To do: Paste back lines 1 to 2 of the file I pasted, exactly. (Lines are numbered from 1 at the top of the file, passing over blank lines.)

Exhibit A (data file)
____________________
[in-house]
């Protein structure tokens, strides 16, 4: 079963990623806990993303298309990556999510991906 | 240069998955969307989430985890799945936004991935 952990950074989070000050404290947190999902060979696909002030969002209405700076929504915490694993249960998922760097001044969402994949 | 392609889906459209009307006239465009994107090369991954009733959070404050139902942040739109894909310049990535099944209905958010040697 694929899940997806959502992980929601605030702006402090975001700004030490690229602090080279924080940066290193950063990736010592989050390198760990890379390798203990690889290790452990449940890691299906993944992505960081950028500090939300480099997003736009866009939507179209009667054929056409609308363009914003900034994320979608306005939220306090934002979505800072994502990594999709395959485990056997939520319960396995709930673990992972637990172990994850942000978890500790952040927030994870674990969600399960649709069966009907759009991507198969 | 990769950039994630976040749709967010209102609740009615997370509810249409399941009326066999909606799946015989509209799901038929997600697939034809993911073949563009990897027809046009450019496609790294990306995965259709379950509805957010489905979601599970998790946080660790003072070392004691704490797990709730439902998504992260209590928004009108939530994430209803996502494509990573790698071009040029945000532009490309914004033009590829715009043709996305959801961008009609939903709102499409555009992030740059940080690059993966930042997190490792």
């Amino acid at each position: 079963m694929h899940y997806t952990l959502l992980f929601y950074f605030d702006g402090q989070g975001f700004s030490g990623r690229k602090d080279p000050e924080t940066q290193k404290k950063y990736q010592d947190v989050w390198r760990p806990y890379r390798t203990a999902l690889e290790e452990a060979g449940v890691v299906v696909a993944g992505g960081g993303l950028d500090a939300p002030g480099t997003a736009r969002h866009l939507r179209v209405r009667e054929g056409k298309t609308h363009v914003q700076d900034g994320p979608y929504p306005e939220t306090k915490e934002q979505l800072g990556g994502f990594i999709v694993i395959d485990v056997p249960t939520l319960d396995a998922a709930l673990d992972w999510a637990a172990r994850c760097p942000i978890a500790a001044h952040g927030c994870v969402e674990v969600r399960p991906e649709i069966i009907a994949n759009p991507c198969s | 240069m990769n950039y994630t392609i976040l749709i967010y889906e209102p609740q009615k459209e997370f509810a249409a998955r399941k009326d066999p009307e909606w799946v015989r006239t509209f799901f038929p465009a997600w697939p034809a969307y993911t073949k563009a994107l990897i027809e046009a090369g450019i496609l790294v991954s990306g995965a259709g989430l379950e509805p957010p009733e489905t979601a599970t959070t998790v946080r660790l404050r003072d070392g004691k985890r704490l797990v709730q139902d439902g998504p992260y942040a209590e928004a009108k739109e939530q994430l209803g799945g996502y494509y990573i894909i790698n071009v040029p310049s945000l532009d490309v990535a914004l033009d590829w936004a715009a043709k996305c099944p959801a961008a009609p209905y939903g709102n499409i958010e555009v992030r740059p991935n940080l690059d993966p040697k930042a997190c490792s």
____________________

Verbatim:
[in-house]
């Protein structure tokens, strides 16, 4: 079963990623806990993303298309990556999510991906 | 240069998955969307989430985890799945936004991935 952990950074989070000050404290947190999902060979696909002030969002209405700076929504915490694993249960998922760097001044969402994949 | 392609889906459209009307006239465009994107090369991954009733959070404050139902942040739109894909310049990535099944209905958010040697 694929899940997806959502992980929601605030702006402090975001700004030490690229602090080279924080940066290193950063990736010592989050390198760990890379390798203990690889290790452990449940890691299906993944992505960081950028500090939300480099997003736009866009939507179209009667054929056409609308363009914003900034994320979608306005939220306090934002979505800072994502990594999709395959485990056997939520319960396995709930673990992972637990172990994850942000978890500790952040927030994870674990969600399960649709069966009907759009991507198969 | 990769950039994630976040749709967010209102609740009615997370509810249409399941009326066999909606799946015989509209799901038929997600697939034809993911073949563009990897027809046009450019496609790294990306995965259709379950509805957010489905979601599970998790946080660790003072070392004691704490797990709730439902998504992260209590928004009108939530994430209803996502494509990573790698071009040029945000532009490309914004033009590829715009043709996305959801961008009609939903709102499409555009992030740059940080690059993966930042997190490792």